Berkeley Pools in Deep Water As Latest Funding Attempt Fails
Thursday, July 1, 2010
Category: News > City > City Council
Following myriad failed attempts to keep the city of Berkeley's four public pools open, the option of including funds for the pools in a previously approved Nov. 2 school bond has also proved unfeasible, leaving supporters with increasingly limited options.
Pool campaigners will now explore other options at a Friday night meeting, including crafting a new pool bond for 2012. Until then, the supporters hope to find an interim solution to keep the warm-water pool at Berkeley High School open after renovations begin next summer.
Mayor Tom Bates floated the idea to include funds for Willard Pool's restoration in the $210 million bond measure at a City Council meeting last Tuesday. Councilmembers Linda Maio and Kriss Worthington agreed that the pool's supporters should lobby the Berkeley Unified School District to include funds for the pool.
Though the bond measure has already been written - containing funds for the seismic retrofitting of school buildings, additional classrooms and science labs - Worthington said the language could be modified to include funds for the pool.
But the Berkeley Unified School District Board of Education did not modify the bond at its Wednesday meeting. And with the board out of session for the summer, allocating money for the pools in the November bond measure is nearly impossible, said Julie Sinai, the mayor's chief of staff.
"Now it is too late for (the school board) to consider it, unless they call a special meeting," she said.
Though including the pools in the bond initially sounded doable, Board President Karen Hemphill said the change would come too close to the November election and confuse voters.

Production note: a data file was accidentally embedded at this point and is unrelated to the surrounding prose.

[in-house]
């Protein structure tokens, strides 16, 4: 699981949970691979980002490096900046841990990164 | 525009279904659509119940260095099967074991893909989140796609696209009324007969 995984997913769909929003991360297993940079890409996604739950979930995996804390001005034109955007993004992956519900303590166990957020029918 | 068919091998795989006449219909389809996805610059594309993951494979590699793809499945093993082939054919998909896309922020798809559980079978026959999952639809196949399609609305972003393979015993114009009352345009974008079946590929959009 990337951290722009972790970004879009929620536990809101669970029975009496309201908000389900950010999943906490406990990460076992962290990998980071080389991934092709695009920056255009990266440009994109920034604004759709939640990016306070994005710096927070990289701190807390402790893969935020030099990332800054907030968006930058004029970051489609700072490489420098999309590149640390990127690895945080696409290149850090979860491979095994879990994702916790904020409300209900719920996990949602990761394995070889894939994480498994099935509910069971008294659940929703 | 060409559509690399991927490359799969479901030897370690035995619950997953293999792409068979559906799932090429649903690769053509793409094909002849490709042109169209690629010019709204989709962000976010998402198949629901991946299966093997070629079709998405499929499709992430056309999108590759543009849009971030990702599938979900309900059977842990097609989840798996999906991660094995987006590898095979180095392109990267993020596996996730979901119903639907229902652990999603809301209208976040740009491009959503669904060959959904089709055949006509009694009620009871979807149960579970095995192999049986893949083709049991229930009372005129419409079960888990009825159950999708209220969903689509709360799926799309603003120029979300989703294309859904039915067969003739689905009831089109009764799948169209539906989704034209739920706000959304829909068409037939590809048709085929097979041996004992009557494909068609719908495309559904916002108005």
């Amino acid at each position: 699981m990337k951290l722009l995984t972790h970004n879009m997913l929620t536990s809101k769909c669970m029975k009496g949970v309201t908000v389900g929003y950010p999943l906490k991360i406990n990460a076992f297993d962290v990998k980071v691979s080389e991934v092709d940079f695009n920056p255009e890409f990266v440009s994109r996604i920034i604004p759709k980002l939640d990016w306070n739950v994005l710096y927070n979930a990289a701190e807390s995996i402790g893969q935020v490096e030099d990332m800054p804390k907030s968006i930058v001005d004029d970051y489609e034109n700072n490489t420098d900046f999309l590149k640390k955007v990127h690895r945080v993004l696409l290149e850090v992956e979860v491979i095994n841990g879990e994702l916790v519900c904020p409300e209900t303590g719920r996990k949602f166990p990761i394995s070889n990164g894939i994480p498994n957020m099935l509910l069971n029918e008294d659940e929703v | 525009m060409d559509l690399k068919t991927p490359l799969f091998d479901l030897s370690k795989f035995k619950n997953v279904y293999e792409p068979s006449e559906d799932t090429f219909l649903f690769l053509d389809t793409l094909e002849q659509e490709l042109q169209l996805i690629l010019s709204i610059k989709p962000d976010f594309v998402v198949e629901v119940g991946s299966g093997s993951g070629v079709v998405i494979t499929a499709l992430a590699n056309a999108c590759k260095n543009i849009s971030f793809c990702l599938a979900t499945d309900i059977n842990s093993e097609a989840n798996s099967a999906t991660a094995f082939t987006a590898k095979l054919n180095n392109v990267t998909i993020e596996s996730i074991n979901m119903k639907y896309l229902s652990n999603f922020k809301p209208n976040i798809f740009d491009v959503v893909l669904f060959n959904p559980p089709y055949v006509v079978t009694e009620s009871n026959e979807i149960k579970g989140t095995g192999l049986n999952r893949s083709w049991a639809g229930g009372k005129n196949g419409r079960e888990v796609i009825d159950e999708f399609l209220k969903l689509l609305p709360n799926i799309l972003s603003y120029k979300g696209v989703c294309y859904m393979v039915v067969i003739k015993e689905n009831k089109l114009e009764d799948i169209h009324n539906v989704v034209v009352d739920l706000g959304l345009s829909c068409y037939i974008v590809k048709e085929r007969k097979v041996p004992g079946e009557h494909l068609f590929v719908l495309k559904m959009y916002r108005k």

"We already told voters what the bond was paying for," Hemphill said. "We can't expect them to approve the measure if they don't know what's going in it."
According to Hemphill, the board did consider including funds for the Willard Pool when it crafted the bond in April, but eventually decided other educational needs were of a higher priority.
Still, the Berkeley Pools Campaign and Willard Neighborhood Association continue to explore alternate ways to keep the local pools afloat, even in the wake of the Willard Pool closure Thursday.
Robert Collier, co-chair for the Berkeley Pools Campaign, said the campaign is actively working on an alternative plan, which might include another bond measure in 2012.
"Though (Berkeley High's) warm pool is set to close next summer, we're still pursuing an interim solution to keep that from happening," he said. "We would love it if the school district kept it open for a little while longer."
Collier added he realized it was unlikely for them to do so, acknowledging Berkeley High School's over-crowding situation.
George Beier, president of the Willard Neighborhood Association, said he understood the school board's line of reasoning in leaving the pools out.
"It's always difficult to take money away from one thing and fund another," he said.
Still he said, the association will meet with other pool advocates next week to continue the effort.
"We are stubborn; we need an alternative," he said.
Contact Leah Moskovic at [email protected]
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